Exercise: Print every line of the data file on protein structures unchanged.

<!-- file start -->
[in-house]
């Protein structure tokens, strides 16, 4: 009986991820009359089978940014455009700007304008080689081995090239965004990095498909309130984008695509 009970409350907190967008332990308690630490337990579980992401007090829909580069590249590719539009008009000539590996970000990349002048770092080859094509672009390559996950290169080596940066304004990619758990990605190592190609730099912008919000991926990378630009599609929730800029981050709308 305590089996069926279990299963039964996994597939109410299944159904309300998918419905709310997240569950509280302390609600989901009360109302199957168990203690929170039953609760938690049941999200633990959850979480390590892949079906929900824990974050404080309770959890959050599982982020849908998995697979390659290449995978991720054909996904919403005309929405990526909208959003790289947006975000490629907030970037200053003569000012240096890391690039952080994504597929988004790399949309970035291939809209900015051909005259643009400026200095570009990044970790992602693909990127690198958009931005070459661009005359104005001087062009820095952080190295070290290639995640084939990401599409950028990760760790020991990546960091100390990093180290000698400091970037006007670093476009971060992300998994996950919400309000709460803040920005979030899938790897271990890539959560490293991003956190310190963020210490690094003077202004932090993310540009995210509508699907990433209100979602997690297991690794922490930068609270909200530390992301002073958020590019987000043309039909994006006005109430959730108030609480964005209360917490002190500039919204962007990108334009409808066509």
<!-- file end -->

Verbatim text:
[in-house]
């Protein structure tokens, strides 16, 4: 009986991820009359089978940014455009700007304008080689081995090239965004990095498909309130984008695509 009970409350907190967008332990308690630490337990579980992401007090829909580069590249590719539009008009000539590996970000990349002048770092080859094509672009390559996950290169080596940066304004990619758990990605190592190609730099912008919000991926990378630009599609929730800029981050709308 305590089996069926279990299963039964996994597939109410299944159904309300998918419905709310997240569950509280302390609600989901009360109302199957168990203690929170039953609760938690049941999200633990959850979480390590892949079906929900824990974050404080309770959890959050599982982020849908998995697979390659290449995978991720054909996904919403005309929405990526909208959003790289947006975000490629907030970037200053003569000012240096890391690039952080994504597929988004790399949309970035291939809209900015051909005259643009400026200095570009990044970790992602693909990127690198958009931005070459661009005359104005001087062009820095952080190295070290290639995640084939990401599409950028990760760790020991990546960091100390990093180290000698400091970037006007670093476009971060992300998994996950919400309000709460803040920005979030899938790897271990890539959560490293991003956190310190963020210490690094003077202004932090993310540009995210509508699907990433209100979602997690297991690794922490930068609270909200530390992301002073958020590019987000043309039909994006006005109430959730108030609480964005209360917490002190500039919204962007990108334009409808066509």